I was looking at this post, ‘The Changing Culture of Disposability’ and one point that the author makes really resonated with me – the idea that in the past things were built to last. You didn’t ‘own’ things, you ‘use’ them, and you derive benefit from them over a lifetime and ultimately pass them on. I think he was really talking about furniture, crockery etc – the kind of stuff that young couples would receive as wedding gifts when they began their lives together. Now naturally, as a woman of the 21st century I think the notion that life begins at marriage is utter bollocks, but I do feel that it’s important for me to remember that I’m not just waiting for my life to begin. I’m living my life already, and to me that means that if I invest in a few things that are designed to last a lifetime, then it might be a wise move. I love the idea that I could buy a makeup brush now, at the beginning of my twenties, and it could see me through a lifetime – if I have a daughter then she’ll watch me putting on my makeup the way that I used to watch my own mother. Makeup and beauty regimes can be such a big part of our femininity and what kind of persona we want to present to the world. It’s shallow, but at the same time it’s not silly. Or at least, no sillier than the idea of passing on jewellery, and with some of my beautiful things I like to remind myself that really I’m just looking after them for the next generation.
So ideally, I want to buy a set of brushes that will truly last me a lifetime. I plan to collect them over a number of years, of course, and once I’ve got what I need I have no intention of continuing to buy for the sake of it. But I think that good makeup brushes are really the meeting point of something beautiful and something useful; I just adore the idea of a brush which is like a miniature work of art, and this is why I covet this:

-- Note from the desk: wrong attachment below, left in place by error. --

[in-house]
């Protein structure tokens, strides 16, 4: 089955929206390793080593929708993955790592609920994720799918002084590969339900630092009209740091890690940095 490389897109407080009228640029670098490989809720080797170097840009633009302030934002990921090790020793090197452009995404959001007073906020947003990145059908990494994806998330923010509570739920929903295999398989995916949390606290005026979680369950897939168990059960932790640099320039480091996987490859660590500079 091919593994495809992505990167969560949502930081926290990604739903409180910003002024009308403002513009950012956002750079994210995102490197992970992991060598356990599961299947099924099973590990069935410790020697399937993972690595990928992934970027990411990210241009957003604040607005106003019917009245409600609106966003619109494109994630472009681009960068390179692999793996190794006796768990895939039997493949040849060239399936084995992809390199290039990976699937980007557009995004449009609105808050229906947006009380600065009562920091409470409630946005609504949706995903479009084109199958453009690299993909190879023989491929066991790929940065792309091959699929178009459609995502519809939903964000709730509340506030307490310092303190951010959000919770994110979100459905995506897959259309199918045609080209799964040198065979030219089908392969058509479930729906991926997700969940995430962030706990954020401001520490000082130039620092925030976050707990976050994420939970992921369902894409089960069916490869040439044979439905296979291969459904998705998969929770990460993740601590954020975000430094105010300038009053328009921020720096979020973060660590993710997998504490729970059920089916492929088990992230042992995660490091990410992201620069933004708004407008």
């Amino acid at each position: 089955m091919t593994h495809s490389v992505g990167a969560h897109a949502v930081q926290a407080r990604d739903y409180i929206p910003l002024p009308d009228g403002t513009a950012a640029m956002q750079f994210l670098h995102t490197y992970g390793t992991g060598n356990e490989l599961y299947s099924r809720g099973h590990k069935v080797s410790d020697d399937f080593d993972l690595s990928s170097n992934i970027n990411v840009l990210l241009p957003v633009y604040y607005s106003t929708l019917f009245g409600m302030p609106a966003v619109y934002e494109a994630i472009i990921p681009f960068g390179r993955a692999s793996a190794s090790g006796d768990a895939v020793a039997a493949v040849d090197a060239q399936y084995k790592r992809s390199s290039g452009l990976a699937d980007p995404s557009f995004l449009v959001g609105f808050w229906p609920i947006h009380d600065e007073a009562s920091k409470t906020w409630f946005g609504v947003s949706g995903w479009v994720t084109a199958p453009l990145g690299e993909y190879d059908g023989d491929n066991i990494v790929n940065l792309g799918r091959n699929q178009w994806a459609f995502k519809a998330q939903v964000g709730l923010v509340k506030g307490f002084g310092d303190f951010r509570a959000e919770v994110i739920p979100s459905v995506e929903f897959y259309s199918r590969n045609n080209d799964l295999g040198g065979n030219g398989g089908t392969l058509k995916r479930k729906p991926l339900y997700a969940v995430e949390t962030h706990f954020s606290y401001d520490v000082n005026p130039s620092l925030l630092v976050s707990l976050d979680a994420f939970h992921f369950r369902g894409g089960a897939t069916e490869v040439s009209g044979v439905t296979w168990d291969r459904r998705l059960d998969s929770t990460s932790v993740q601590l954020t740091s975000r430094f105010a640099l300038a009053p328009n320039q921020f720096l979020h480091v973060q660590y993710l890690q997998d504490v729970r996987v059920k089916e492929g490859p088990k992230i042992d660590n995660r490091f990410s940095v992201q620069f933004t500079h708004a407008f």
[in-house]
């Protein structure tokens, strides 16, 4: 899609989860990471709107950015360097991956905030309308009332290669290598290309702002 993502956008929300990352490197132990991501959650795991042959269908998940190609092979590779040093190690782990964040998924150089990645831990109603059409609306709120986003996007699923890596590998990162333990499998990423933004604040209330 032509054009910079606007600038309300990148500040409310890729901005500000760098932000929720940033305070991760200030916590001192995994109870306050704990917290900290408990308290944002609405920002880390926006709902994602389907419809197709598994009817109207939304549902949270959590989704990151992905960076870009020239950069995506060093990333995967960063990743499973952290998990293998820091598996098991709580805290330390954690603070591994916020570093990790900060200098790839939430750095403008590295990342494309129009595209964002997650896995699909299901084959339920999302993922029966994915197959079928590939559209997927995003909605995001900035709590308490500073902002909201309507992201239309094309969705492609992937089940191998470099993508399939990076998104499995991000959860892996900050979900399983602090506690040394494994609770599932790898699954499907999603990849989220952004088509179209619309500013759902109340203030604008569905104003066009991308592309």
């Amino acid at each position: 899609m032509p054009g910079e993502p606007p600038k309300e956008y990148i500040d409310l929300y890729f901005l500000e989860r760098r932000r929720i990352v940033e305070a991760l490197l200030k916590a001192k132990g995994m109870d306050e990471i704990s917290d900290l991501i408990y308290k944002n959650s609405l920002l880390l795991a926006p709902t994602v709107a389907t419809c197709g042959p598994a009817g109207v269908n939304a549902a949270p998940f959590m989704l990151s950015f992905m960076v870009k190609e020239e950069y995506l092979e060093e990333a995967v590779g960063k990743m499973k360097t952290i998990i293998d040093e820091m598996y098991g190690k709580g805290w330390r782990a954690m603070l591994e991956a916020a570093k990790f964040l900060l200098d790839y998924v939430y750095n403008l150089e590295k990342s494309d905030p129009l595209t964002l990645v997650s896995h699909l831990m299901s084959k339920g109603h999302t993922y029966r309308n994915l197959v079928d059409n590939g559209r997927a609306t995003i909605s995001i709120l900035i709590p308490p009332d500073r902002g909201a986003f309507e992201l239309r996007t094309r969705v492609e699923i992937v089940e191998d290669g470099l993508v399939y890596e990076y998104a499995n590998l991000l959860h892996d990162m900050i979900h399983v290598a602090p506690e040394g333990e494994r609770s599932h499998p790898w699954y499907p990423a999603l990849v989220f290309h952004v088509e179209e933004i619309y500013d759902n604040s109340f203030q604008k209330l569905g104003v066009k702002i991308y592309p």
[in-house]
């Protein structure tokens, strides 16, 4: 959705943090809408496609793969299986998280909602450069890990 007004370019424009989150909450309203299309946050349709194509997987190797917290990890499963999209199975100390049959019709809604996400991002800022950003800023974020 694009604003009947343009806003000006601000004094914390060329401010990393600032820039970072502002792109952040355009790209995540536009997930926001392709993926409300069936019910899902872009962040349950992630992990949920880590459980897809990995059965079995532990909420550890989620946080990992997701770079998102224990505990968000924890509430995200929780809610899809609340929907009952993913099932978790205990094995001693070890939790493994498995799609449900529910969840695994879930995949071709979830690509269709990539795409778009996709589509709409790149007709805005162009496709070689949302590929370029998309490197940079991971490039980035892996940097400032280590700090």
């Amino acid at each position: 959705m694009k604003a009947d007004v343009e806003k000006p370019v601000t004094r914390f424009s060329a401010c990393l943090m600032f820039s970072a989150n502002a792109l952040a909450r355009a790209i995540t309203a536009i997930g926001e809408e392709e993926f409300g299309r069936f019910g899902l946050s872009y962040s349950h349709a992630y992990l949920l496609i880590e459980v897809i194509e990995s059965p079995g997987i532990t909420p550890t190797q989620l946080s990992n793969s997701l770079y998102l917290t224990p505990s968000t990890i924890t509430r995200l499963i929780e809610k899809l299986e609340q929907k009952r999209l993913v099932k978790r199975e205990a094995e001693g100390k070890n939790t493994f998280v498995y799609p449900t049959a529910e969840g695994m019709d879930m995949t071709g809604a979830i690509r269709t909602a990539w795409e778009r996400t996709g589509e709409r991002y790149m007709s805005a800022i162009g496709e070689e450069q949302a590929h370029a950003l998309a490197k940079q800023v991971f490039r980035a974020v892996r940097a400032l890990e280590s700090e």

One day I intend to own this – maybe I’ll ask for it for a graduation present or something. It probably won’t make sense to anyone else, but this brush just sums up everything that I love about makeup. It’s beautifully crafted, timeless and designed to last, and it brings out the way that a simple little daily ritual like putting on makeup can be a miniature work of art.
This post may seem fairly bonkers to a great deal of people, and perhaps it’s silly to try and justify such a ridiculous extravagance. But surely this is a more worthwhile investment than a couple of Tom Ford foundations which will go off after two years, or a set of highlights that will grow out in six months. In a world of disposability, I think there’s something fundamentally appealing about craftsmanship which is intended to last forever.